We have the power to bravely seek peace, love, and joy on a daily basis by starting with ourselves. When we are happier, we can spread more joy throughout the world. We can choose to be patient and kind with one another on the highway, in line at the grocery store, and online.

When we decide to drop the weight of the past and focus on forgiveness, there’s a lot of freedom that leads to more creativity, possibility, and potential.

Last weekend, for example, I stopped and took photos of the tulips after church. It was a brief and simple moment. The light was hitting them so perfectly and they looked so pretty. But because I stopped to admire them, the guy behind me did the same. He looked so happy to discover them, and we chatted for a few moments.

Pretty, pretty tulips

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We are not powerless creatures.

We have within us what we need to bring about positive change in this world, even if it’s a simple moment with a stranger admiring tulips in the morning light. We can heal, forgive, and feel joy if we’re ready and willing.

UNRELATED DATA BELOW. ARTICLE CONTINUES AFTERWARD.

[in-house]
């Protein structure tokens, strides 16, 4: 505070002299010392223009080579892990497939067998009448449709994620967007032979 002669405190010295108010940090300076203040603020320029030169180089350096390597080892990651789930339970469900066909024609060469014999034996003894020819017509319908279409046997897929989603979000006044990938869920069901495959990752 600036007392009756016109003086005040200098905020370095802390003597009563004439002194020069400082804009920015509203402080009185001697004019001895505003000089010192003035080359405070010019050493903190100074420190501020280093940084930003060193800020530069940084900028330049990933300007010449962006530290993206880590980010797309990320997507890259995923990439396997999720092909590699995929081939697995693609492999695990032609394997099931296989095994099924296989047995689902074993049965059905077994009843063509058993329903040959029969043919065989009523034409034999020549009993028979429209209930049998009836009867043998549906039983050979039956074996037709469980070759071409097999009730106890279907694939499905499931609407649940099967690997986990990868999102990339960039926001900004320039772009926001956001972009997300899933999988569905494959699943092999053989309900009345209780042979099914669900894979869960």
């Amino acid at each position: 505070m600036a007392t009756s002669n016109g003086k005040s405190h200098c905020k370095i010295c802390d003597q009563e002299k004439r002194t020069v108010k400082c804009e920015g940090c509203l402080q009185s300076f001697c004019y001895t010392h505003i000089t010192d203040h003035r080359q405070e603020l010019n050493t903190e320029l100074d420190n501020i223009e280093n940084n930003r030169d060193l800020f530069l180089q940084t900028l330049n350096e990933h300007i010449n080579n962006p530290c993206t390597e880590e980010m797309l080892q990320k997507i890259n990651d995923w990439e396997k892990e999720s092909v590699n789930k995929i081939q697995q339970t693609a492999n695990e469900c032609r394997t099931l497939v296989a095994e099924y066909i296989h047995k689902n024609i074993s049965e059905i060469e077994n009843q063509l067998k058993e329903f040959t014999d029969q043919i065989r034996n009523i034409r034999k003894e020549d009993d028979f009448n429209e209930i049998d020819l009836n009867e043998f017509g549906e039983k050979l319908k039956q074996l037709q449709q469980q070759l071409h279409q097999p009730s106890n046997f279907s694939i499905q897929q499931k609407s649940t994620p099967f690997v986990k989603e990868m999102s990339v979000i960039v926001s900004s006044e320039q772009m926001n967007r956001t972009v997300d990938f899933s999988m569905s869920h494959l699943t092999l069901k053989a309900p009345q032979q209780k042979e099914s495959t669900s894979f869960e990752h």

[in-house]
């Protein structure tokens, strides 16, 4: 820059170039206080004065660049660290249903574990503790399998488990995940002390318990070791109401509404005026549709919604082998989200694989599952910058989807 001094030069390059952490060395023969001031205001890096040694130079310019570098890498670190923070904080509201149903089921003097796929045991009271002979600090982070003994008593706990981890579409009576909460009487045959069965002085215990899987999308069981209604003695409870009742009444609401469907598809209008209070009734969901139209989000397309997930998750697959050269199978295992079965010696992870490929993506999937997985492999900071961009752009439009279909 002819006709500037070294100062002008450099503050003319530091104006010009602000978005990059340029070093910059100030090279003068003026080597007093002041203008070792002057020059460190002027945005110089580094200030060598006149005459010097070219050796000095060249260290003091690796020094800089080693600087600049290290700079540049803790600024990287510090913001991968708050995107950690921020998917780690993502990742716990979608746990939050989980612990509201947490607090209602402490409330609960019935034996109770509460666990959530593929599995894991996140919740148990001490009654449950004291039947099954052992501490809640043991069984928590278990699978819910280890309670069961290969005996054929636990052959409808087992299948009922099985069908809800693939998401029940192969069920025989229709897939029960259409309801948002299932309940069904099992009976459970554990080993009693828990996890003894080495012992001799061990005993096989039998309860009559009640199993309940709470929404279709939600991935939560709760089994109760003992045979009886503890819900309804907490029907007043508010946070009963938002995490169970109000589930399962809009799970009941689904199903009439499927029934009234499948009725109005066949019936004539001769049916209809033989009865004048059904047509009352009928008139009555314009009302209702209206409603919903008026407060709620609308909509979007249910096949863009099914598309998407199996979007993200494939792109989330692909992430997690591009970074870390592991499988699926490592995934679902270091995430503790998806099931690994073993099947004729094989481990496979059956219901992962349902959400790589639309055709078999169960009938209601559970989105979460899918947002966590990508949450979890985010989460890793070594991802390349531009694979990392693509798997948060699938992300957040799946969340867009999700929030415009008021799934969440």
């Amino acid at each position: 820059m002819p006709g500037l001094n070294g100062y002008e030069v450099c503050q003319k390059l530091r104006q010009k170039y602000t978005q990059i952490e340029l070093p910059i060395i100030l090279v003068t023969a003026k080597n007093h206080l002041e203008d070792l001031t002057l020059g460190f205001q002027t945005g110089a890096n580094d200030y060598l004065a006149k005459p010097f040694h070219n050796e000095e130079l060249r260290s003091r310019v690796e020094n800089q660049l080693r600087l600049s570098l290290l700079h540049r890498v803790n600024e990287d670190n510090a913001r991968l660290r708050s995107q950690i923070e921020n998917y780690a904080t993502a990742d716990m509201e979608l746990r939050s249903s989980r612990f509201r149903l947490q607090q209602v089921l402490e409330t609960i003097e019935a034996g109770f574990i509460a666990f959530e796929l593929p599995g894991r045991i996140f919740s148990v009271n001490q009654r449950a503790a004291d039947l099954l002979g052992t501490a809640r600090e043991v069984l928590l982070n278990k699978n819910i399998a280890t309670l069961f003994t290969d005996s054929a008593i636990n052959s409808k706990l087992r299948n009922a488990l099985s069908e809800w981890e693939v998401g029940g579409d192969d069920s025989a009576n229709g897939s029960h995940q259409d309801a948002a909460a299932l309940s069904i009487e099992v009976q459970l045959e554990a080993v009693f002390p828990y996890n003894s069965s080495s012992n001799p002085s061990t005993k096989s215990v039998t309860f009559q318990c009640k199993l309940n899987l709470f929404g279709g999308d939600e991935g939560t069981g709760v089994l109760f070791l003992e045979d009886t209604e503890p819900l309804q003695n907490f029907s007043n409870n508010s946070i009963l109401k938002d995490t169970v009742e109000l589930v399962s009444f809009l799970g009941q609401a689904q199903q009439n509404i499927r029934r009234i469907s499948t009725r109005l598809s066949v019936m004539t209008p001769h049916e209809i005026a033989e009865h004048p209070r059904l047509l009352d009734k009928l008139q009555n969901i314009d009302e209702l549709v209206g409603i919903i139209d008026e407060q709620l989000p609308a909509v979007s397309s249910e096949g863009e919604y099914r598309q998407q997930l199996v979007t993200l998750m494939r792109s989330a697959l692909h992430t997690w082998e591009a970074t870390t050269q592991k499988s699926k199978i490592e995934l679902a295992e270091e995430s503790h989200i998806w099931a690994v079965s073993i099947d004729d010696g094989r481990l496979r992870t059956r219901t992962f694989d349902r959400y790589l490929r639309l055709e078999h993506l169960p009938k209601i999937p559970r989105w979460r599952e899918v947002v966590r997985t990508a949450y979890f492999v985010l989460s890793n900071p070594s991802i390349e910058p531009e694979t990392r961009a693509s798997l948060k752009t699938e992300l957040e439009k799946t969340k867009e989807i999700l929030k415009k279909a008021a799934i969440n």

Forgiveness is powerful stuff.

I hope that you’ll give it a shot. And, if you do, please let me know how it worked out for you. I’ve become a little obsessed with it, and would love to hear from you in the comments.

The next 10 years and developing your artistic voice

I’ve been making movies for about ten years. (Want to see what I’ve made? Check out the films page here.)

In those ten years, I’ve made plenty of mistakes. It’s been messy, challenging, exhausting, and exhilarating. Failure and I have an intimate relationship. It gives me the courage to experiment freely as a filmmaker – and that’s part of what sets me on fire. I love figuring things out as we go.

Speaking with Dr. Bob Patterson’s class at N.C. State University about “Abandoned Allies” in 2012.